Antibiotic Resistance

Common myths & realities

MYTH: I can stop taking my antibiotics as soon as I start feeling better.
REALITY: Even though you feel better, you need to keep taking the antibiotics exactly as your doctor prescribed them. If you don't finish the antibiotics, some of the dangerous bacteria may not die and you might get sick again. The bacteria that are still alive could also become resistant and make the infection you already have even harder to treat.
MYTH: As long as I take the right number of pills, I can take antibiotics at any time of day.
REALITY: Antibiotics don't work as well when they aren't taken on time. Because medicines stay in your system for a certain amount of time, you must take each dose according to the instructions from your doctor and pharmacist. Taking antibiotics irregularly allows bacteria to adapt and multiply, adding to the problem of antibiotic resistance.
MYTH: I can save leftover antibiotics for the next time I get sick.
REALITY: You should never take leftover pills, whether they're someone else's or your own. Specific antibiotics are effective against specific bacteria, and it is wrong to assume that someone else's pills (or some of your own leftover pills from another illness) will work. Antibiotics should always be finished unless directed by a physician to stop. Any remaining medication should be returned to your pharmacy.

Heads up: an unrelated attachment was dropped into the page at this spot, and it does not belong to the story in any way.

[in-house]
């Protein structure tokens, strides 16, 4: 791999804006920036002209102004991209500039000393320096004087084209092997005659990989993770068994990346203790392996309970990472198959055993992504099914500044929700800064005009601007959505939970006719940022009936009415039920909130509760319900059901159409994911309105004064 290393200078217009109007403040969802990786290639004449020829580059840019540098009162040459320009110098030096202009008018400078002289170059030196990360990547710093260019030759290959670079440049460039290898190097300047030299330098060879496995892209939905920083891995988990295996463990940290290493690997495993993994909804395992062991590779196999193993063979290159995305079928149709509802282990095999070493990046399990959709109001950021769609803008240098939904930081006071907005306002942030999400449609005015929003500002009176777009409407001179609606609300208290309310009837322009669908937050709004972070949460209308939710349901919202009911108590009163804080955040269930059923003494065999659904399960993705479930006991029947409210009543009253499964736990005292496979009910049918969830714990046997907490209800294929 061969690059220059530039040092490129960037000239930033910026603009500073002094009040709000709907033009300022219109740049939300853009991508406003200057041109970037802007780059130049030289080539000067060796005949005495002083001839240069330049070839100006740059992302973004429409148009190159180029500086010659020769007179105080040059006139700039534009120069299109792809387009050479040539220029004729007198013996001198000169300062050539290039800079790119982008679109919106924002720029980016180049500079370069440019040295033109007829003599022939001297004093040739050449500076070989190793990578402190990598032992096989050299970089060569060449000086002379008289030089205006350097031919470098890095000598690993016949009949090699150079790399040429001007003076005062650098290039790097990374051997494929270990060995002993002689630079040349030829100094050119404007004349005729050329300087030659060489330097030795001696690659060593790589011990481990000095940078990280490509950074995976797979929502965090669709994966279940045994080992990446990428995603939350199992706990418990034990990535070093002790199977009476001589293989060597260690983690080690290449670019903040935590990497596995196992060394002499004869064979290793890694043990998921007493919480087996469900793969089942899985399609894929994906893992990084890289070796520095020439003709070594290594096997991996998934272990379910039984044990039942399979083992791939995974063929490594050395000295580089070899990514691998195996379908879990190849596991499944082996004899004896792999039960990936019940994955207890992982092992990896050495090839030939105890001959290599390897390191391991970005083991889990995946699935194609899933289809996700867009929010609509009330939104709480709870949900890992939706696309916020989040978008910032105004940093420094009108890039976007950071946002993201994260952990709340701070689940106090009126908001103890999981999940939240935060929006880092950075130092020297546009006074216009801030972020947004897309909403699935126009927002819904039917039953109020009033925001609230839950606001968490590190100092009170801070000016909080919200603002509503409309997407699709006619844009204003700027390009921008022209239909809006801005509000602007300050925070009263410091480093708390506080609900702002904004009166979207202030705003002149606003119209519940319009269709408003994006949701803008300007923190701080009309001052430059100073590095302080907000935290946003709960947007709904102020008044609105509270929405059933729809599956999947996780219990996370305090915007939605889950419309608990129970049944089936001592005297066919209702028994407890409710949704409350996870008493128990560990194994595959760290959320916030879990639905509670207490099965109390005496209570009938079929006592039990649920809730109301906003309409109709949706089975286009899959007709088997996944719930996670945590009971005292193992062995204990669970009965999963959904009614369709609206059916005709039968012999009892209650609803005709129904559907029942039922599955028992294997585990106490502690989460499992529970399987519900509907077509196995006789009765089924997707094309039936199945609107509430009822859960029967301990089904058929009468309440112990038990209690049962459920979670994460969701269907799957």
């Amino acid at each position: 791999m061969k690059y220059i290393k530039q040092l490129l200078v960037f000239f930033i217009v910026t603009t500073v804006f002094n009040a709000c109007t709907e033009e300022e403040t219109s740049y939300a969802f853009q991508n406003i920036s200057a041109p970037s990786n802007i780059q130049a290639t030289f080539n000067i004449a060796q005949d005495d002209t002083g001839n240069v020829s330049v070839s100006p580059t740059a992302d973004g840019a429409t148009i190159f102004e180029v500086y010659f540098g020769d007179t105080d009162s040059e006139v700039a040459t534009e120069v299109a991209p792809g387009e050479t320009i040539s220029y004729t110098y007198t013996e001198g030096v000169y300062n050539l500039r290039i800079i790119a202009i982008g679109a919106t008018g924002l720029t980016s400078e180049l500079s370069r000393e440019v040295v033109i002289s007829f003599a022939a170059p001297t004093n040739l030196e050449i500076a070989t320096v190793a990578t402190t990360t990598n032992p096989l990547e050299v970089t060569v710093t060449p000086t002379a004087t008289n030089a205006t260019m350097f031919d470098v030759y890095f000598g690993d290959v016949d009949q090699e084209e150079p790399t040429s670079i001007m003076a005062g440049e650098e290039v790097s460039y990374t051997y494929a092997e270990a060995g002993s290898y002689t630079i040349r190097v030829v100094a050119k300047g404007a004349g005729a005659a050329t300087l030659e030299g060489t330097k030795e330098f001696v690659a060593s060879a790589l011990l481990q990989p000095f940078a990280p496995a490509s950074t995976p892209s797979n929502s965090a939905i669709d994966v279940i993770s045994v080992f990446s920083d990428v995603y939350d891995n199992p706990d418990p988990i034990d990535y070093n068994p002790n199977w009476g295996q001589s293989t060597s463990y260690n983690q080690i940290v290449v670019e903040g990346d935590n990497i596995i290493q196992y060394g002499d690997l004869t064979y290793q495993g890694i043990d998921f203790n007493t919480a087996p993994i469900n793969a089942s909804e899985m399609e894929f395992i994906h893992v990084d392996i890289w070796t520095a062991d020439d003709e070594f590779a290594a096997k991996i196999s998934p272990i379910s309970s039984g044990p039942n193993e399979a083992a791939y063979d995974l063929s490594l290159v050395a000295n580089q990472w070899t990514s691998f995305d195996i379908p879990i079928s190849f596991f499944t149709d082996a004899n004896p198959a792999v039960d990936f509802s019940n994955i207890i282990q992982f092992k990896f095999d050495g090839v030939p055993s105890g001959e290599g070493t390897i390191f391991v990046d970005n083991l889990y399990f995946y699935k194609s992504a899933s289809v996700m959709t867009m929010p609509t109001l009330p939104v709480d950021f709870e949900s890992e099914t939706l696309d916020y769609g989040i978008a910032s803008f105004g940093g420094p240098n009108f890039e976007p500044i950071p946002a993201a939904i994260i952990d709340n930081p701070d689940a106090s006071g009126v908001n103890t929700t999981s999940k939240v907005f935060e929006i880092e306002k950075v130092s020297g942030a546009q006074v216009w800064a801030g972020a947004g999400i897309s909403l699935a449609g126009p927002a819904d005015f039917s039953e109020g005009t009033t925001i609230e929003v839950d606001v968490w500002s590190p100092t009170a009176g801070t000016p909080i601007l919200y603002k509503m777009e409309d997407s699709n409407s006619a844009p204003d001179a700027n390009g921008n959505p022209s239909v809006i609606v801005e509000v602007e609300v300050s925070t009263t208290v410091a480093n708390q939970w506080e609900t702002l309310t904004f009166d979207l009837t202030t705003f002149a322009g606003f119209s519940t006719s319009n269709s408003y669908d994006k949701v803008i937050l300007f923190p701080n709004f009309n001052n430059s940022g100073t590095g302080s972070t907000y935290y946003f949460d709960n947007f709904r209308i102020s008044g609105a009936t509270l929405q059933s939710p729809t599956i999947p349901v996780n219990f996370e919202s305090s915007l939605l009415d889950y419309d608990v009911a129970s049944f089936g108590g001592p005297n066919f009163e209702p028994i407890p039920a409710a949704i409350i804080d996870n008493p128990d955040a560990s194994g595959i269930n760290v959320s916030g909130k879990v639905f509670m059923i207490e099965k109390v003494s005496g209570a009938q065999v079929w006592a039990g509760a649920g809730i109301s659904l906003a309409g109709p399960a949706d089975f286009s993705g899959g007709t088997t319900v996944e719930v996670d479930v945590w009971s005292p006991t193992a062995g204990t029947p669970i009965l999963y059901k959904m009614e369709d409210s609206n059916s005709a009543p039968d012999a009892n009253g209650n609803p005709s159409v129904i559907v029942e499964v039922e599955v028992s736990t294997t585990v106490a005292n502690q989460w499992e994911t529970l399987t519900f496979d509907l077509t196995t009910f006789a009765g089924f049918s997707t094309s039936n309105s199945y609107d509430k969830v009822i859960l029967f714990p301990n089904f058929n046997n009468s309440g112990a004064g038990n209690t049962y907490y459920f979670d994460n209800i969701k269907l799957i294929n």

MYTH: Antibiotics will help cure colds and flu.
REALITY: Colds and flu - and the sore throats, aches and pains, chills, runny noses, watery eyes, and dry coughs that go with them - are caused by viruses. Infections caused by viruses do not respond to antibiotics. Antibiotics will only help if your illness is caused by a bacterial infection.
MYTH: I have become resistant to antibiotics.
REALITY: Actually, it's bacteria that develop resistance to antibiotics, not people. When bacteria become resistant, the antibiotic can no longer effectively inhibit or kill bacteria. Some people believe they won't develop resistance because they have either always taken their antibiotics as directed or have never had to take antibiotics. This is a serious misconception, because anyone can become infected by antibiotic-resistant bacteria.

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Antibiotics in Action | Antibiotic Resistance | Reducing the Problem of Antibiotic Resistance